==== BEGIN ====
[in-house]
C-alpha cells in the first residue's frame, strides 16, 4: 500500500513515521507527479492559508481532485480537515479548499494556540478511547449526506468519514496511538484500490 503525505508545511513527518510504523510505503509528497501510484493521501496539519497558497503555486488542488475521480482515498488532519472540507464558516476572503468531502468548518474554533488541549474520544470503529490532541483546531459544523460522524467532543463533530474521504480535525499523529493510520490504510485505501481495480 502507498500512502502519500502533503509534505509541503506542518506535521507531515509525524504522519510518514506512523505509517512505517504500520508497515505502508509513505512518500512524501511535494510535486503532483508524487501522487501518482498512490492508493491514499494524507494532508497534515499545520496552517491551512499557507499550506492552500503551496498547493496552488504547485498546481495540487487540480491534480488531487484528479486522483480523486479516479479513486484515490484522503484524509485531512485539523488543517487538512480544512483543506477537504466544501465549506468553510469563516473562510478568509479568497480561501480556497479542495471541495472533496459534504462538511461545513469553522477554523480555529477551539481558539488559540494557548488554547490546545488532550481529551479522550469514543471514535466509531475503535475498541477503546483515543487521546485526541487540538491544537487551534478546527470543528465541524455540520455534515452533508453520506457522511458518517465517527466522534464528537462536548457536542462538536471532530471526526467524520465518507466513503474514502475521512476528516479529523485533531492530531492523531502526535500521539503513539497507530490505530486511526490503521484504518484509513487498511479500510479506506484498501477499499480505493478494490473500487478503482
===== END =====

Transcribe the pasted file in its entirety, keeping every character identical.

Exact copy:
[in-house]
C-alpha cells in the first residue's frame, strides 16, 4: 500500500513515521507527479492559508481532485480537515479548499494556540478511547449526506468519514496511538484500490 503525505508545511513527518510504523510505503509528497501510484493521501496539519497558497503555486488542488475521480482515498488532519472540507464558516476572503468531502468548518474554533488541549474520544470503529490532541483546531459544523460522524467532543463533530474521504480535525499523529493510520490504510485505501481495480 502507498500512502502519500502533503509534505509541503506542518506535521507531515509525524504522519510518514506512523505509517512505517504500520508497515505502508509513505512518500512524501511535494510535486503532483508524487501522487501518482498512490492508493491514499494524507494532508497534515499545520496552517491551512499557507499550506492552500503551496498547493496552488504547485498546481495540487487540480491534480488531487484528479486522483480523486479516479479513486484515490484522503484524509485531512485539523488543517487538512480544512483543506477537504466544501465549506468553510469563516473562510478568509479568497480561501480556497479542495471541495472533496459534504462538511461545513469553522477554523480555529477551539481558539488559540494557548488554547490546545488532550481529551479522550469514543471514535466509531475503535475498541477503546483515543487521546485526541487540538491544537487551534478546527470543528465541524455540520455534515452533508453520506457522511458518517465517527466522534464528537462536548457536542462538536471532530471526526467524520465518507466513503474514502475521512476528516479529523485533531492530531492523531502526535500521539503513539497507530490505530486511526490503521484504518484509513487498511479500510479506506484498501477499499480505493478494490473500487478503482